When Paul writes that he did not “see” the other apostles (Gal. 1:19), the word he uses here is eidon. Like historeô, the term eidon has a broader range of meanings than simply to view with one’s eyes. It can also carry the idea of experiencing something or visiting with someone (cf. Luke 8:20; 17:22; 1 Thess. 2:17; 3:10). For Paul, “seeing” (eidon) the brethren in Corinth meant spending time with them (1 Cor. 16:3-7). It is also used in the sense of getting to know someone (cf. Luke 9:9; 23:8; John 12:21; Acts 28:20). Paul wanted to “see” (eidon) the saints in Rome, which involved much more than just looking at them (Rom. 1:10-15). Paul seems to be saying in Gal. 1:18-19, considering that eidon is so closely connected with historeô, that he simply did not get acquainted with the other apostles. Apparently he was briefly introduced to them (Acts 9:27), but he only spent considerable time with and got to know Peter and James.  Thus, the accounts of Paul and Luke are not inconsistent.
     The final and more difficult challenge is determining which James is referred to in this passage and whether or not he was actually included among the apostles. There is more than one person identified as “James” in the New Testament. One is John’s brother, the son of Zebedee and Salome (Matt. 4:21; 27:56; cf. Mark 15:40), killed by Herod Agrippa I in the year 44 (Acts 12:2). But it is highly unlikely that he is the one considered by Paul in Galatians 1:19. Another of the twelve apostles was also called James, namely the son of Alphaeus and Mary (Matt. 27:56; 10:3; Mark 3:18; Luke 6:15; Acts 1:13). He is probably the one also known as “James the Less” (Mark 15:40). Could this have been the James identified by Paul in Galatians 1:19 as the Lord’s brother?
     Jesus was not an only child, and he did have a brother named James. Joseph had no sexual relations with Mary until she had given birth to Jesus, her firstborn son (Matt. 1:25; Luke 2:7). If Jesus had been her only child, he would have been described as her huion monogenê (“only son”) rather than her huion prôtotokon (“firstborn son”). There is a strong implication here that Mary had other children after Jesus was born. Moreover, the Gospels reveal that Jesus had at least four half-brothers and at least two or more half-sisters, and the brothers were named James, Jose[s/ph], Simon, and Judas (Matt. 13:55-56; Mark 6:3).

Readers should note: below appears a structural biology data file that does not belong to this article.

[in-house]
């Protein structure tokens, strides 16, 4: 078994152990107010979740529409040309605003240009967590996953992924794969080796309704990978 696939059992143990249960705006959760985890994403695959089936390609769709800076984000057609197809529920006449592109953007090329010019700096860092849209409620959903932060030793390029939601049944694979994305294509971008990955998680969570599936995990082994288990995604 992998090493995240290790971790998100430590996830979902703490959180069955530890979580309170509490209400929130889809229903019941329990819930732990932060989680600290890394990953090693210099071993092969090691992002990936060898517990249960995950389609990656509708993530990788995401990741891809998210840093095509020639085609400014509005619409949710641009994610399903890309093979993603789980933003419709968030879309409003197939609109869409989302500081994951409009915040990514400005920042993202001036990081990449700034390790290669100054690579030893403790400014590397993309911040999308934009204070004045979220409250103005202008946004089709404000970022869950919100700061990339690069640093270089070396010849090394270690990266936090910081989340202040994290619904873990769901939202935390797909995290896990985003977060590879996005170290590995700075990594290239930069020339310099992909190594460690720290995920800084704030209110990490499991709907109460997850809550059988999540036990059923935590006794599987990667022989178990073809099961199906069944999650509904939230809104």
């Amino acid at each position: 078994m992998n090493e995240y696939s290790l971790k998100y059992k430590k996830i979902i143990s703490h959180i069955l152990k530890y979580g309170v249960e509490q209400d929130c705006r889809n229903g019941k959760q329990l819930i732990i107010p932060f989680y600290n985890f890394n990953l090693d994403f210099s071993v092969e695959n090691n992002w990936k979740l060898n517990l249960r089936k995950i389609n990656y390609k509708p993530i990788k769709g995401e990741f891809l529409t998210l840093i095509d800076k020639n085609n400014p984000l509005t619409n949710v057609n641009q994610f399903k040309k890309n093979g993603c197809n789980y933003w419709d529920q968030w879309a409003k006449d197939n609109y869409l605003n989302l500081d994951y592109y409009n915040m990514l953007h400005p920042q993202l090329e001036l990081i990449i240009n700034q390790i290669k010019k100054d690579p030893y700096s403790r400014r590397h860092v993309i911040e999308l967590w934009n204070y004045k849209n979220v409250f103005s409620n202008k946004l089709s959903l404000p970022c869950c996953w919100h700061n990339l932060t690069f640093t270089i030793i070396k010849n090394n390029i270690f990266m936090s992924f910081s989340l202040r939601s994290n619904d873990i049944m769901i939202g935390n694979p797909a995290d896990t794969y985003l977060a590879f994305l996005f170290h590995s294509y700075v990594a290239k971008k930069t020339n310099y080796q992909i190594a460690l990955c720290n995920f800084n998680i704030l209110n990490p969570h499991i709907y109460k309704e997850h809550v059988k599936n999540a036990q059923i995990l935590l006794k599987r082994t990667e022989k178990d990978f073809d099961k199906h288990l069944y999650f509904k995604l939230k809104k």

It is interesting that among the apostles were those who also wore the names James, Simon, and Judas (Luke 6:15-16), and attempts have been made to identify them as the Lord’s brothers. One argument against this conclusion is the distinction made between the apostles and the brothers of Jesus (Acts 1:13-14). But this objection is not conclusive since the same apparent distinction is also made regarding the apostle Peter (1 Cor. 9:5; cf. Mark 16:7). However, that the half-brothers of Jesus were not counted among the original apostles is evident from the fact that even after the twelve had been chosen (John 6:67), the Lord’s brothers did not believe in him as the Christ (John 7:5).2 The next article will consider this further.
--Kevin L. Moore

     1 Unless otherwise noted, scripture quotations are from the New King James Version.
     2 Neither is there sufficient data to support the hypothesis that Joseph and Alphaeus were brothers and James was the product of a Levirate marriage between Joseph and Alphaeus' widow. 

Related Posts: Harmonizing Luke & Paul Part 2James and the Law of MosesThe Epistle of JacobWhat did Paul do in Arabia?

Image credit: Rembrandt’s “Two Old Men Disputing,” <>.